Guess what? A compelling new mathematical definition makes our humble moon a planet

Our neighboring planet?
Our neighboring planet?
Image: Reuters/ Mike Blake
We may earn a commission from links on this page.

Deciding what makes a big, round thing a “planet” is surprisingly difficult—just ask Pluto.

UCLA professor Jean-Luc Margot has proposed a new, mathematical definition that would apply to bodies both inside and outside our solar system. By his calculations, detailed in a paper that has been accepted for publication in the Astronomical Journal, our moon could qualify as a planet, as New Scientist reports.

The planet definition debate has been particularly controversial since 2006, when the International Astronomical Union came up with a set of criteria that stripped Pluto of its planet status.

After several bodies were found to be as large as or bigger than Pluto, there were initially plans to increase the number of solar system planets to 12. Ultimately, the IAU voted to define a planet as a nearly round object orbiting the sun and—unfortunately for Pluto—that is large enough to have cleared other objects in its orbit.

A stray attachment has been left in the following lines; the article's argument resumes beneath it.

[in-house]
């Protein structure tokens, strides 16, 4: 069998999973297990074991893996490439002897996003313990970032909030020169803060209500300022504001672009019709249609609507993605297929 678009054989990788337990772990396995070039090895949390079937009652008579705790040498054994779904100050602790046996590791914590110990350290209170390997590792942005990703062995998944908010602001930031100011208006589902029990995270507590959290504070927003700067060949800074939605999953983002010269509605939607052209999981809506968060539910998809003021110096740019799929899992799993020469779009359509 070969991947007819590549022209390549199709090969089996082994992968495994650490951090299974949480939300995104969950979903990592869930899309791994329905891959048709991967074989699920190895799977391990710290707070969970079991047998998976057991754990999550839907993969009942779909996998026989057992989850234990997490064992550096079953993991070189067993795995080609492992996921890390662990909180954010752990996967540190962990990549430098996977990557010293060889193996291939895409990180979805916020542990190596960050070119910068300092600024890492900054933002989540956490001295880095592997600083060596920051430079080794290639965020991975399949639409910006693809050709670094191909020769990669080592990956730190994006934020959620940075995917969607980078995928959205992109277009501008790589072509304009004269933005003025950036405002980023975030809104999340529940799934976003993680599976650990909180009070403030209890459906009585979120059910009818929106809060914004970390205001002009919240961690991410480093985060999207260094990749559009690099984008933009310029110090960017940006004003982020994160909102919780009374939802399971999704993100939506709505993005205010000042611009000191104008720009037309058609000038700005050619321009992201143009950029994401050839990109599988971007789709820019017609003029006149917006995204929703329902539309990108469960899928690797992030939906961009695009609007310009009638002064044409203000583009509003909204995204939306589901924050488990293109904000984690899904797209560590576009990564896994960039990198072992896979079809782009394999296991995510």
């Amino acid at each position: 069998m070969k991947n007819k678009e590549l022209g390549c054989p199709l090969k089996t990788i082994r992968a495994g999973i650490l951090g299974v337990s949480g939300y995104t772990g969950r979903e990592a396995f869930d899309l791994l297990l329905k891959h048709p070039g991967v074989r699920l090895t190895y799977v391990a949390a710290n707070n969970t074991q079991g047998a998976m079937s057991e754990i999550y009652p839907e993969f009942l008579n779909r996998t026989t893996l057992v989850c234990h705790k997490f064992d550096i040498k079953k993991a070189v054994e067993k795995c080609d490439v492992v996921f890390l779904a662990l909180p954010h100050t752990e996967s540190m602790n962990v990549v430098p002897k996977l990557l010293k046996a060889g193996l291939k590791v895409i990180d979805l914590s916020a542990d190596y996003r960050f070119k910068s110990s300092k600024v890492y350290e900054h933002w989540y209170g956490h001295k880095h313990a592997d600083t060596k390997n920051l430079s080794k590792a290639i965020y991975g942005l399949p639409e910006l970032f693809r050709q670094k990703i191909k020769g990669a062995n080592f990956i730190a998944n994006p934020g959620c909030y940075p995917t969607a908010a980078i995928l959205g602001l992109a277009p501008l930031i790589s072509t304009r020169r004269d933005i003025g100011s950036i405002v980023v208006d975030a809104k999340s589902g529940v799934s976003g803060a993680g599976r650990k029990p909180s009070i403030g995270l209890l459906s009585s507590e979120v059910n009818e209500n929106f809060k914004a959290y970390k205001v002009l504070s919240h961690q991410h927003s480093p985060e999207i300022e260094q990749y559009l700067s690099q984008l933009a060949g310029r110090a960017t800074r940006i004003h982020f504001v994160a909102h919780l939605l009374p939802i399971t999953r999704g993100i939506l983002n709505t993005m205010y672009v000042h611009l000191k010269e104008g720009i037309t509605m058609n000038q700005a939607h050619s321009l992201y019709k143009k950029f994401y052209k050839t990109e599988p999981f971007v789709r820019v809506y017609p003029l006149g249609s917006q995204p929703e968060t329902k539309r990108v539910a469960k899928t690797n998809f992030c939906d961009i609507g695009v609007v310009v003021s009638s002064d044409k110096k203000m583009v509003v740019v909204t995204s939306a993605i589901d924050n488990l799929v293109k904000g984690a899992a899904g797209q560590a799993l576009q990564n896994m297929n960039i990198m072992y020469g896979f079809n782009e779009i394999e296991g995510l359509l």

Speaking at a meeting of the Division of Planetary Sciences in Maryland this week, Margot said he has calculated the critical mass necessary to meet the IAU’s orbit-clearing criteria. Margot’s formula can be used to identify the many newly discovered planets outside our solar system. It would also make it easier to classify far-off planets, and to do so with a telescope, rather than an interstellar voyage.

“I wanted it to be rigorous, and easy to implement, so we don’t have to wait for interstellar travel to get high resolution images,” he added.

Margot also told New Scientist that he has calculated that Earth’s moon is above the critical mass. According to his formula, that makes the moon a planet in its own right.

And there’s more bad news for Pluto fans: Margot’s mathematical definition still classifies Pluto as a dwarf planet, not a full-grown one.

“Of course it’s just a proposal. I don’t know whether it will stick, whether people will love it, hate it or be indifferent,” said Margot. Judging by the debate over Pluto, astronomers are unlikely to come up with an unequivocal answer any time soon.